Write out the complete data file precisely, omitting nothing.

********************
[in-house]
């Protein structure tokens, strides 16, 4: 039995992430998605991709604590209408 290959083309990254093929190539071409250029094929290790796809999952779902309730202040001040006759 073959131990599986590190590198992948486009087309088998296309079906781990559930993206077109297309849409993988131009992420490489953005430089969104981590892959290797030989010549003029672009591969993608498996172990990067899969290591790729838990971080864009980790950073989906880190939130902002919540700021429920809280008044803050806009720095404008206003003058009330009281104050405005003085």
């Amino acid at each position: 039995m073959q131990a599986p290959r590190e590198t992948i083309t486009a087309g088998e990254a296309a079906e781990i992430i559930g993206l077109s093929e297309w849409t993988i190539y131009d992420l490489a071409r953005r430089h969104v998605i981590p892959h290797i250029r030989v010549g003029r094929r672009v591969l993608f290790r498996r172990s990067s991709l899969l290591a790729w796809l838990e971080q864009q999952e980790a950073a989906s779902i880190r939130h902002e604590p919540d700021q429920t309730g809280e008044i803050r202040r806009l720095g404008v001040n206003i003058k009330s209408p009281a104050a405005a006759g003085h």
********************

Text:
[in-house]
């Protein structure tokens, strides 16, 4: 039995992430998605991709604590209408 290959083309990254093929190539071409250029094929290790796809999952779902309730202040001040006759 073959131990599986590190590198992948486009087309088998296309079906781990559930993206077109297309849409993988131009992420490489953005430089969104981590892959290797030989010549003029672009591969993608498996172990990067899969290591790729838990971080864009980790950073989906880190939130902002919540700021429920809280008044803050806009720095404008206003003058009330009281104050405005003085």
């Amino acid at each position: 039995m073959q131990a599986p290959r590190e590198t992948i083309t486009a087309g088998e990254a296309a079906e781990i992430i559930g993206l077109s093929e297309w849409t993988i190539y131009d992420l490489a071409r953005r430089h969104v998605i981590p892959h290797i250029r030989v010549g003029r094929r672009v591969l993608f290790r498996r172990s990067s991709l899969l290591a790729w796809l838990e971080q864009q999952e980790a950073a989906s779902i880190r939130h902002e604590p919540d700021q429920t309730g809280e008044i803050r202040r806009l720095g404008v001040n206003i003058k009330s209408p009281a104050a405005a006759g003085h």